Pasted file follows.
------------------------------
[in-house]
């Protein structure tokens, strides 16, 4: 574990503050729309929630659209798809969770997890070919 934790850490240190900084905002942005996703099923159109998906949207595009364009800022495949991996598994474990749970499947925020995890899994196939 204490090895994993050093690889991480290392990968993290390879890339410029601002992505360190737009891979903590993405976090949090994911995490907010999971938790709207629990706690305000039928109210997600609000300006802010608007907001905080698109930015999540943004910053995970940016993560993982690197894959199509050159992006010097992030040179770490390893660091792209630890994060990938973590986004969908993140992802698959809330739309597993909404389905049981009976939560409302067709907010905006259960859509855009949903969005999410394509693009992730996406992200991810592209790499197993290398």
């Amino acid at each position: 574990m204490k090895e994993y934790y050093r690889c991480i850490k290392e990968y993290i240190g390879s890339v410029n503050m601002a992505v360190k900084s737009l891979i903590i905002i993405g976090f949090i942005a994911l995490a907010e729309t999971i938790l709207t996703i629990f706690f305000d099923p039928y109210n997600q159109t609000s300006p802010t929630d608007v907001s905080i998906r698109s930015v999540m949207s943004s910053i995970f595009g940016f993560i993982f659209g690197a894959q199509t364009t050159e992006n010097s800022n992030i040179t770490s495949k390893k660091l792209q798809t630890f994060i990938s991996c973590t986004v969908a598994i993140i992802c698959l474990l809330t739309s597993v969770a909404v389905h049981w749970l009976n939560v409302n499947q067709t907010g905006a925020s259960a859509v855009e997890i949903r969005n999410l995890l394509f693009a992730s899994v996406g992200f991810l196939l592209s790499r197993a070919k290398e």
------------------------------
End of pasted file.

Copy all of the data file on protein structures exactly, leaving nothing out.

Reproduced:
[in-house]
């Protein structure tokens, strides 16, 4: 574990503050729309929630659209798809969770997890070919 934790850490240190900084905002942005996703099923159109998906949207595009364009800022495949991996598994474990749970499947925020995890899994196939 204490090895994993050093690889991480290392990968993290390879890339410029601002992505360190737009891979903590993405976090949090994911995490907010999971938790709207629990706690305000039928109210997600609000300006802010608007907001905080698109930015999540943004910053995970940016993560993982690197894959199509050159992006010097992030040179770490390893660091792209630890994060990938973590986004969908993140992802698959809330739309597993909404389905049981009976939560409302067709907010905006259960859509855009949903969005999410394509693009992730996406992200991810592209790499197993290398």
């Amino acid at each position: 574990m204490k090895e994993y934790y050093r690889c991480i850490k290392e990968y993290i240190g390879s890339v410029n503050m601002a992505v360190k900084s737009l891979i903590i905002i993405g976090f949090i942005a994911l995490a907010e729309t999971i938790l709207t996703i629990f706690f305000d099923p039928y109210n997600q159109t609000s300006p802010t929630d608007v907001s905080i998906r698109s930015v999540m949207s943004s910053i995970f595009g940016f993560i993982f659209g690197a894959q199509t364009t050159e992006n010097s800022n992030i040179t770490s495949k390893k660091l792209q798809t630890f994060i990938s991996c973590t986004v969908a598994i993140i992802c698959l474990l809330t739309s597993v969770a909404v389905h049981w749970l009976n939560v409302n499947q067709t907010g905006a925020s259960a859509v855009e997890i949903r969005n999410l995890l394509f693009a992730s899994v996406g992200f991810l196939l592209s790499r197993a070919k290398e």